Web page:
Manhattan judge David Cohen tossed out Piatek's discrimination case Wednesday as the law does not protect citizens against political discrimination. Piatek, a Philadelphia-based accountant, was visiting the 9/11 Memorial in downtown Manhattan before he and his friends had a bad time at the "Happiest Hour" bar on West 10th Street. Piatek was wearing a red "Make America Great Again" hat.
Piatek was served a $15 jalapeño margarita while his friends drank beers. When Piatek tried to order another, a bartender, different from the one prior, passed over them.
When the bargoers complained about rude service, the bartender allegedly told them "Anyone who supports Trump — or believes in what you believe — is not welcome here! And you need to leave right now because we won't serve you," according to Piatek. They were then escorted out of the bar. Piatek said the experience "offended his sense of being American," and sued.
The trial turned wacky at the Manhattan Supreme Court after the bar's lawyer, Elizabeth Conway, pointed out that discrimination laws don't protect people on the basis of political beliefs. "Supporting Trump is not a religion," she said.
Piatek's attorney, Paul Liggieri, made the unusual argument that, in fact, it was. "He was paying spiritual tribute to the victims of 9/11. The Make America Great Again hat was part of his spiritual belief," Liggieri said. "Rather than remove his hat, instead he held true to his spiritual belief and was forced from the bar."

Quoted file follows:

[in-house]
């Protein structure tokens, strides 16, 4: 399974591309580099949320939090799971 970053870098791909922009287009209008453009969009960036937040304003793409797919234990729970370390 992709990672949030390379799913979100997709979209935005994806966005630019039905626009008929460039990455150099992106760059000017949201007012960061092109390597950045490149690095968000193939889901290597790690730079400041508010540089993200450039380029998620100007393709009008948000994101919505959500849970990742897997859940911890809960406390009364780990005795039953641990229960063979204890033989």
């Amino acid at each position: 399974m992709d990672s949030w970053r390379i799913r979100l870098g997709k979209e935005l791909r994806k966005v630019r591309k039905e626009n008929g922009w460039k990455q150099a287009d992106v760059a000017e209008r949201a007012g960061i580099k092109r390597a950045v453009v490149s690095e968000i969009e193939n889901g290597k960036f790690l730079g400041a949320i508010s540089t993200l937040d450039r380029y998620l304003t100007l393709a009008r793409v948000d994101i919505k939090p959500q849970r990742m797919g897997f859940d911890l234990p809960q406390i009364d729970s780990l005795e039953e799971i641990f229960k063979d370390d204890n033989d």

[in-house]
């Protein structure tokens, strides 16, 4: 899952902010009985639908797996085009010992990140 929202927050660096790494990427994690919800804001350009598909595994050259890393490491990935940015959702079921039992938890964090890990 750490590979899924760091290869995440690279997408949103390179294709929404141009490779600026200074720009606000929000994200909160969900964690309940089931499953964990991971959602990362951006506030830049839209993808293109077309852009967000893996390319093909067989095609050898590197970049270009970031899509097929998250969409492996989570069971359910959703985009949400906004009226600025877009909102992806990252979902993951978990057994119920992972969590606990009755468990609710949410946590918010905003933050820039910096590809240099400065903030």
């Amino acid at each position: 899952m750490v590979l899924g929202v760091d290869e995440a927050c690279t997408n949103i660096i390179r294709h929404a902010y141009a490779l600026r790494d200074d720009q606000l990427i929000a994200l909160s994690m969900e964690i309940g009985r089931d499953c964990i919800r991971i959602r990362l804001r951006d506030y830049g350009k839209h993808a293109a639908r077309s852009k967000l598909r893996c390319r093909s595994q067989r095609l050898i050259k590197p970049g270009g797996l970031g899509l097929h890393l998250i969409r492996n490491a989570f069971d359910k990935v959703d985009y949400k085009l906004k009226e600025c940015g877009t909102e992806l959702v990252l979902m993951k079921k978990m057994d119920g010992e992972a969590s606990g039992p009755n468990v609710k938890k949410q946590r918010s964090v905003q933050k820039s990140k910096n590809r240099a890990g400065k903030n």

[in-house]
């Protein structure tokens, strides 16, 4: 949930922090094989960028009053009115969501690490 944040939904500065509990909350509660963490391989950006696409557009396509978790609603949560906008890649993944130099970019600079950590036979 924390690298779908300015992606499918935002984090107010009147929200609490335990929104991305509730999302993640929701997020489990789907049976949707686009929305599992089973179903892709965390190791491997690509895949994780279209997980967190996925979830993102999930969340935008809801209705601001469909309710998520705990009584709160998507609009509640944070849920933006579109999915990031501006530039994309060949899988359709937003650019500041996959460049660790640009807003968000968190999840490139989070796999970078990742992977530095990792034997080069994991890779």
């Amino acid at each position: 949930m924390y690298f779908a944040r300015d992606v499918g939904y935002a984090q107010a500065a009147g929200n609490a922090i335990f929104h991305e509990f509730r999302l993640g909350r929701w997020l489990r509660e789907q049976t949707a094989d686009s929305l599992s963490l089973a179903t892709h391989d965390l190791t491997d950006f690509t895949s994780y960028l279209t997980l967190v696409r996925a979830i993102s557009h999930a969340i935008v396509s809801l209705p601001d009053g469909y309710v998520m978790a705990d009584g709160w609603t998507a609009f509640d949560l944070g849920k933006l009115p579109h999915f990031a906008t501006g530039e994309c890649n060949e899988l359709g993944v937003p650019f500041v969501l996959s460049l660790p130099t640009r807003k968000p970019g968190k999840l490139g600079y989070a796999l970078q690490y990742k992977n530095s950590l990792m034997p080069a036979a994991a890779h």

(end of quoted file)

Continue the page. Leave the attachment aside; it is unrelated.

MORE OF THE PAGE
Justice Cohen asked Liggieri how the bartenders could have known of Piatek's atypical religious beliefs. "They were aware he was wearing that hat," Liggieri said.
The judge also asked how many members were in "this spiritual program that your client is engaged in." When Liggieri could not answer, the judge asked "so, it's a creed of one?"
"Yes, your honor," Liggieri replied.
The debate over whether supporters of US President Donald Trump constituted a protected spiritual class lasted a very long but amusing hour before Cohen tossed out the case, saying "Plaintiff does not state any faith-based principle to which the hat relates." He also said that the bar's actions were not "outrageous conduct."
Piatek and his lawyer plan to review the case and decide on whether to appeal the ruling or not.